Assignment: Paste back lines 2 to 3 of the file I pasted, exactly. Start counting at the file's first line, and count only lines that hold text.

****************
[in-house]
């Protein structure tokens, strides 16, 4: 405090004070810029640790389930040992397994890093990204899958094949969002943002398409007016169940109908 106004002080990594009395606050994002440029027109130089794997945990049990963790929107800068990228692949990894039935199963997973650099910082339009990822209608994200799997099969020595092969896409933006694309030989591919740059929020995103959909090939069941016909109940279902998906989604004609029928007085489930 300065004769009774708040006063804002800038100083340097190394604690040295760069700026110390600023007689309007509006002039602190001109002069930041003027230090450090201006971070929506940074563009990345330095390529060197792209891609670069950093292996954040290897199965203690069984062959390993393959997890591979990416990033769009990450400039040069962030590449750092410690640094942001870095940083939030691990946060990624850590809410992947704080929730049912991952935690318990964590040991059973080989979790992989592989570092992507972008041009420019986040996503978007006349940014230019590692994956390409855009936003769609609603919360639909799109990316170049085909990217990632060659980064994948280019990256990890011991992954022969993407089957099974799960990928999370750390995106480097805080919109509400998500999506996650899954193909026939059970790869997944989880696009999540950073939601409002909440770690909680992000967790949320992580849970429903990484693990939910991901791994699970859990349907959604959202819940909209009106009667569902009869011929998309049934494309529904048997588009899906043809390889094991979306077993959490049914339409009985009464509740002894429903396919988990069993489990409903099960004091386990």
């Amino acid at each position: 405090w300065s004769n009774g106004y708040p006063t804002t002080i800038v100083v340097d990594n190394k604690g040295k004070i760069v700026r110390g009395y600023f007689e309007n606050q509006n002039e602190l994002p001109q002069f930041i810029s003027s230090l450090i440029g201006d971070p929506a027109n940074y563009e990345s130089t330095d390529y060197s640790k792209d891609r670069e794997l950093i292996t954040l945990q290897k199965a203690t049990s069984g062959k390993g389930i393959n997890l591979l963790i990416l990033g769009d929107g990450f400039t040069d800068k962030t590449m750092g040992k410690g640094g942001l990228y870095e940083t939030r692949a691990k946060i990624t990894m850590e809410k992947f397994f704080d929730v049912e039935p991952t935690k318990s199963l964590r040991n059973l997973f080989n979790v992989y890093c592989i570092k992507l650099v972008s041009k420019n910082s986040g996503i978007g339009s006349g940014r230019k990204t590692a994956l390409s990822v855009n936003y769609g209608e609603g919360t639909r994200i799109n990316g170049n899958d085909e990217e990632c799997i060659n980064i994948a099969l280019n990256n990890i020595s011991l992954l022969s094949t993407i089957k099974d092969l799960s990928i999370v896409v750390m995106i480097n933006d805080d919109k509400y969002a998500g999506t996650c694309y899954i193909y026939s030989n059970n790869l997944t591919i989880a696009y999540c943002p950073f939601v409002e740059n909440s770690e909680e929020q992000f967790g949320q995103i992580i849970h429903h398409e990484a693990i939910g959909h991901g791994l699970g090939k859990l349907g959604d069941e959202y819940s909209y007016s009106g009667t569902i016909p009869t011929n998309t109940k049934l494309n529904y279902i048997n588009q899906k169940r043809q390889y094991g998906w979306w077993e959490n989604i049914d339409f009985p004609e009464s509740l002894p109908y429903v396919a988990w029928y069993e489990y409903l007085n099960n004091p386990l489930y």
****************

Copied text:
């Protein structure tokens, strides 16, 4: 405090004070810029640790389930040992397994890093990204899958094949969002943002398409007016169940109908 106004002080990594009395606050994002440029027109130089794997945990049990963790929107800068990228692949990894039935199963997973650099910082339009990822209608994200799997099969020595092969896409933006694309030989591919740059929020995103959909090939069941016909109940279902998906989604004609029928007085489930 300065004769009774708040006063804002800038100083340097190394604690040295760069700026110390600023007689309007509006002039602190001109002069930041003027230090450090201006971070929506940074563009990345330095390529060197792209891609670069950093292996954040290897199965203690069984062959390993393959997890591979990416990033769009990450400039040069962030590449750092410690640094942001870095940083939030691990946060990624850590809410992947704080929730049912991952935690318990964590040991059973080989979790992989592989570092992507972008041009420019986040996503978007006349940014230019590692994956390409855009936003769609609603919360639909799109990316170049085909990217990632060659980064994948280019990256990890011991992954022969993407089957099974799960990928999370750390995106480097805080919109509400998500999506996650899954193909026939059970790869997944989880696009999540950073939601409002909440770690909680992000967790949320992580849970429903990484693990939910991901791994699970859990349907959604959202819940909209009106009667569902009869011929998309049934494309529904048997588009899906043809390889094991979306077993959490049914339409009985009464509740002894429903396919988990069993489990409903099960004091386990």
């Amino acid at each position: 405090w300065s004769n009774g106004y708040p006063t804002t002080i800038v100083v340097d990594n190394k604690g040295k004070i760069v700026r110390g009395y600023f007689e309007n606050q509006n002039e602190l994002p001109q002069f930041i810029s003027s230090l450090i440029g201006d971070p929506a027109n940074y563009e990345s130089t330095d390529y060197s640790k792209d891609r670069e794997l950093i292996t954040l945990q290897k199965a203690t049990s069984g062959k390993g389930i393959n997890l591979l963790i990416l990033g769009d929107g990450f400039t040069d800068k962030t590449m750092g040992k410690g640094g942001l990228y870095e940083t939030r692949a691990k946060i990624t990894m850590e809410k992947f397994f704080d929730v049912e039935p991952t935690k318990s199963l964590r040991n059973l997973f080989n979790v992989y890093c592989i570092k992507l650099v972008s041009k420019n910082s986040g996503i978007g339009s006349g940014r230019k990204t590692a994956l390409s990822v855009n936003y769609g209608e609603g919360t639909r994200i799109n990316g170049n899958d085909e990217e990632c799997i060659n980064i994948a099969l280019n990256n990890i020595s011991l992954l022969s094949t993407i089957k099974d092969l799960s990928i999370v896409v750390m995106i480097n933006d805080d919109k509400y969002a998500g999506t996650c694309y899954i193909y026939s030989n059970n790869l997944t591919i989880a696009y999540c943002p950073f939601v409002e740059n909440s770690e909680e929020q992000f967790g949320q995103i992580i849970h429903h398409e990484a693990i939910g959909h991901g791994l699970g090939k859990l349907g959604d069941e959202y819940s909209y007016s009106g009667t569902i016909p009869t011929n998309t109940k049934l494309n529904y279902i048997n588009q899906k169940r043809q390889y094991g998906w979306w077993e959490n989604i049914d339409f009985p004609e009464s509740l002894p109908y429903v396919a988990w029928y069993e489990y409903l007085n099960n004091p386990l489930y």